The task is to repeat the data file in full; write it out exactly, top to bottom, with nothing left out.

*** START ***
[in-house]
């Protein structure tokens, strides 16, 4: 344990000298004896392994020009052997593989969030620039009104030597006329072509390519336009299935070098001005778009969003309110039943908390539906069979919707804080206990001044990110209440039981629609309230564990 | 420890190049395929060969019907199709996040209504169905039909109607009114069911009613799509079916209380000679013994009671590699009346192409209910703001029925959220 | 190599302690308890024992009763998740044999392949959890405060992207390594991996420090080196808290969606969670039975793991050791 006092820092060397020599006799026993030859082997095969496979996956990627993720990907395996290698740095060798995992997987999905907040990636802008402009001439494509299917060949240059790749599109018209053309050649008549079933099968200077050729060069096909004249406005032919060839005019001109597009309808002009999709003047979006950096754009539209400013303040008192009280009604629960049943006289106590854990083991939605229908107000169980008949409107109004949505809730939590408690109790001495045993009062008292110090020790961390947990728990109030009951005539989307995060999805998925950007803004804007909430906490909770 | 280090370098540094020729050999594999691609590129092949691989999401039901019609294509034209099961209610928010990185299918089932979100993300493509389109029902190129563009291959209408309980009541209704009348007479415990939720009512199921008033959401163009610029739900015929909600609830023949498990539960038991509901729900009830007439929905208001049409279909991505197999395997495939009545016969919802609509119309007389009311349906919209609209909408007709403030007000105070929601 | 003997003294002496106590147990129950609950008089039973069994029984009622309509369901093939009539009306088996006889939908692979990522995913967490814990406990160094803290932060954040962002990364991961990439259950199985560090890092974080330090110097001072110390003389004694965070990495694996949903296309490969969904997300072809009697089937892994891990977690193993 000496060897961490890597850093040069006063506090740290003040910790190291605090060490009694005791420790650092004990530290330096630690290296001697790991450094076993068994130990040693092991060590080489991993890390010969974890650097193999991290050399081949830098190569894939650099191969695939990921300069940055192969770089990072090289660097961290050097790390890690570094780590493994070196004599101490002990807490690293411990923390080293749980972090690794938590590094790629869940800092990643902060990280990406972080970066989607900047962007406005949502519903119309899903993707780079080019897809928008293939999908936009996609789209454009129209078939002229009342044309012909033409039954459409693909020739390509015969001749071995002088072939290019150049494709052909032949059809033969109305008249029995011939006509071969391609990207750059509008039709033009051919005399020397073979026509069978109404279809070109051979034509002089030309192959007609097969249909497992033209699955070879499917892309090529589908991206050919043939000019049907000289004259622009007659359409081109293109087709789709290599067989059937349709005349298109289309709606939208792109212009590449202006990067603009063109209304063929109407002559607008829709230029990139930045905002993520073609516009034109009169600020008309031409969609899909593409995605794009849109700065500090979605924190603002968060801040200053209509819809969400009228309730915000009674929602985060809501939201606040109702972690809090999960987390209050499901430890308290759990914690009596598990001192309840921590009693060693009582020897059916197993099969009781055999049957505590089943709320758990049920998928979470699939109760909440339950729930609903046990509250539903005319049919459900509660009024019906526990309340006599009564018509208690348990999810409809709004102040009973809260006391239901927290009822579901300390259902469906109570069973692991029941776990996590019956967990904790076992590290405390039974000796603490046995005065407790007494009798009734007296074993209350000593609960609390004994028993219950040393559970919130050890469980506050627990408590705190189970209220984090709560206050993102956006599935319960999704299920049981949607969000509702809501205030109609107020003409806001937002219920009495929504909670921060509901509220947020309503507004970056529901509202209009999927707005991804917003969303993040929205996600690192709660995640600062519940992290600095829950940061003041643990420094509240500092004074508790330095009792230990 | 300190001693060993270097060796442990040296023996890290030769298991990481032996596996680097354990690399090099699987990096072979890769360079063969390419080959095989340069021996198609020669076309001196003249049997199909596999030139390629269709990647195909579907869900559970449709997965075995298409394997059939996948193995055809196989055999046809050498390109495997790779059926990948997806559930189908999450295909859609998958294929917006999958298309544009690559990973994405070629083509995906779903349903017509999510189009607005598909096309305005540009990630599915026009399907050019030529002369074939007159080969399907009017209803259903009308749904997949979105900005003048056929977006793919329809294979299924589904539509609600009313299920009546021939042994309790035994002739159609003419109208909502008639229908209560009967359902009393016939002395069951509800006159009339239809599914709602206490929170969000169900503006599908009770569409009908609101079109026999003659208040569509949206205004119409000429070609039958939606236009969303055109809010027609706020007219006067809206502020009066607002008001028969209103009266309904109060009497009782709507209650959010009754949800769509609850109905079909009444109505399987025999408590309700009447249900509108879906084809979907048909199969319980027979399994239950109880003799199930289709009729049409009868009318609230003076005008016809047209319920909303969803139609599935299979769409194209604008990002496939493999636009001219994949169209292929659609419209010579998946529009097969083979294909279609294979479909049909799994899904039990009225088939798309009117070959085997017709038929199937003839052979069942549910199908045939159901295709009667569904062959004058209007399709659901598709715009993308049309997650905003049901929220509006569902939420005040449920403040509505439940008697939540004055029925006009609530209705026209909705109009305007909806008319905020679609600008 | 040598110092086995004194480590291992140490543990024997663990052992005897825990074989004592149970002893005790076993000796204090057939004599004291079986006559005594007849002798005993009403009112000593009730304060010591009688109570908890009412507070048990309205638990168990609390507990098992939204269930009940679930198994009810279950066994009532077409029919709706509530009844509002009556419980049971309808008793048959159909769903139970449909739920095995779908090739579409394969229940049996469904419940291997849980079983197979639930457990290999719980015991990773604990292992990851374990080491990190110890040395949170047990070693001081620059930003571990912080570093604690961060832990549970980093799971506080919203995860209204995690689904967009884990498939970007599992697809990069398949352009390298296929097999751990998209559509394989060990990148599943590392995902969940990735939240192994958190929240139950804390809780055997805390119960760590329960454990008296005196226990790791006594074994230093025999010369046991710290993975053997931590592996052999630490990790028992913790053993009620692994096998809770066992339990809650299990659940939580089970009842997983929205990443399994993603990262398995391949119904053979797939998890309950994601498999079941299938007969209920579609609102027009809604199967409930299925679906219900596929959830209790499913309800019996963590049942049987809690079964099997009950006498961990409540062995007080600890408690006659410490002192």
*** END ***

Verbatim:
[in-house]
């Protein structure tokens, strides 16, 4: 344990000298004896392994020009052997593989969030620039009104030597006329072509390519336009299935070098001005778009969003309110039943908390539906069979919707804080206990001044990110209440039981629609309230564990 | 420890190049395929060969019907199709996040209504169905039909109607009114069911009613799509079916209380000679013994009671590699009346192409209910703001029925959220 | 190599302690308890024992009763998740044999392949959890405060992207390594991996420090080196808290969606969670039975793991050791 006092820092060397020599006799026993030859082997095969496979996956990627993720990907395996290698740095060798995992997987999905907040990636802008402009001439494509299917060949240059790749599109018209053309050649008549079933099968200077050729060069096909004249406005032919060839005019001109597009309808002009999709003047979006950096754009539209400013303040008192009280009604629960049943006289106590854990083991939605229908107000169980008949409107109004949505809730939590408690109790001495045993009062008292110090020790961390947990728990109030009951005539989307995060999805998925950007803004804007909430906490909770 | 280090370098540094020729050999594999691609590129092949691989999401039901019609294509034209099961209610928010990185299918089932979100993300493509389109029902190129563009291959209408309980009541209704009348007479415990939720009512199921008033959401163009610029739900015929909600609830023949498990539960038991509901729900009830007439929905208001049409279909991505197999395997495939009545016969919802609509119309007389009311349906919209609209909408007709403030007000105070929601 | 003997003294002496106590147990129950609950008089039973069994029984009622309509369901093939009539009306088996006889939908692979990522995913967490814990406990160094803290932060954040962002990364991961990439259950199985560090890092974080330090110097001072110390003389004694965070990495694996949903296309490969969904997300072809009697089937892994891990977690193993 000496060897961490890597850093040069006063506090740290003040910790190291605090060490009694005791420790650092004990530290330096630690290296001697790991450094076993068994130990040693092991060590080489991993890390010969974890650097193999991290050399081949830098190569894939650099191969695939990921300069940055192969770089990072090289660097961290050097790390890690570094780590493994070196004599101490002990807490690293411990923390080293749980972090690794938590590094790629869940800092990643902060990280990406972080970066989607900047962007406005949502519903119309899903993707780079080019897809928008293939999908936009996609789209454009129209078939002229009342044309012909033409039954459409693909020739390509015969001749071995002088072939290019150049494709052909032949059809033969109305008249029995011939006509071969391609990207750059509008039709033009051919005399020397073979026509069978109404279809070109051979034509002089030309192959007609097969249909497992033209699955070879499917892309090529589908991206050919043939000019049907000289004259622009007659359409081109293109087709789709290599067989059937349709005349298109289309709606939208792109212009590449202006990067603009063109209304063929109407002559607008829709230029990139930045905002993520073609516009034109009169600020008309031409969609899909593409995605794009849109700065500090979605924190603002968060801040200053209509819809969400009228309730915000009674929602985060809501939201606040109702972690809090999960987390209050499901430890308290759990914690009596598990001192309840921590009693060693009582020897059916197993099969009781055999049957505590089943709320758990049920998928979470699939109760909440339950729930609903046990509250539903005319049919459900509660009024019906526990309340006599009564018509208690348990999810409809709004102040009973809260006391239901927290009822579901300390259902469906109570069973692991029941776990996590019956967990904790076992590290405390039974000796603490046995005065407790007494009798009734007296074993209350000593609960609390004994028993219950040393559970919130050890469980506050627990408590705190189970209220984090709560206050993102956006599935319960999704299920049981949607969000509702809501205030109609107020003409806001937002219920009495929504909670921060509901509220947020309503507004970056529901509202209009999927707005991804917003969303993040929205996600690192709660995640600062519940992290600095829950940061003041643990420094509240500092004074508790330095009792230990 | 300190001693060993270097060796442990040296023996890290030769298991990481032996596996680097354990690399090099699987990096072979890769360079063969390419080959095989340069021996198609020669076309001196003249049997199909596999030139390629269709990647195909579907869900559970449709997965075995298409394997059939996948193995055809196989055999046809050498390109495997790779059926990948997806559930189908999450295909859609998958294929917006999958298309544009690559990973994405070629083509995906779903349903017509999510189009607005598909096309305005540009990630599915026009399907050019030529002369074939007159080969399907009017209803259903009308749904997949979105900005003048056929977006793919329809294979299924589904539509609600009313299920009546021939042994309790035994002739159609003419109208909502008639229908209560009967359902009393016939002395069951509800006159009339239809599914709602206490929170969000169900503006599908009770569409009908609101079109026999003659208040569509949206205004119409000429070609039958939606236009969303055109809010027609706020007219006067809206502020009066607002008001028969209103009266309904109060009497009782709507209650959010009754949800769509609850109905079909009444109505399987025999408590309700009447249900509108879906084809979907048909199969319980027979399994239950109880003799199930289709009729049409009868009318609230003076005008016809047209319920909303969803139609599935299979769409194209604008990002496939493999636009001219994949169209292929659609419209010579998946529009097969083979294909279609294979479909049909799994899904039990009225088939798309009117070959085997017709038929199937003839052979069942549910199908045939159901295709009667569904062959004058209007399709659901598709715009993308049309997650905003049901929220509006569902939420005040449920403040509505439940008697939540004055029925006009609530209705026209909705109009305007909806008319905020679609600008 | 040598110092086995004194480590291992140490543990024997663990052992005897825990074989004592149970002893005790076993000796204090057939004599004291079986006559005594007849002798005993009403009112000593009730304060010591009688109570908890009412507070048990309205638990168990609390507990098992939204269930009940679930198994009810279950066994009532077409029919709706509530009844509002009556419980049971309808008793048959159909769903139970449909739920095995779908090739579409394969229940049996469904419940291997849980079983197979639930457990290999719980015991990773604990292992990851374990080491990190110890040395949170047990070693001081620059930003571990912080570093604690961060832990549970980093799971506080919203995860209204995690689904967009884990498939970007599992697809990069398949352009390298296929097999751990998209559509394989060990990148599943590392995902969940990735939240192994958190929240139950804390809780055997805390119960760590329960454990008296005196226990790791006594074994230093025999010369046991710290993975053997931590592996052999630490990790028992913790053993009620692994096998809770066992339990809650299990659940939580089970009842997983929205990443399994993603990262398995391949119904053979797939998890309950994601498999079941299938007969209920579609609102027009809604199967409930299925679906219900596929959830209790499913309800019996963590049942049987809690079964099997009950006498961990409540062995007080600890408690006659410490002192």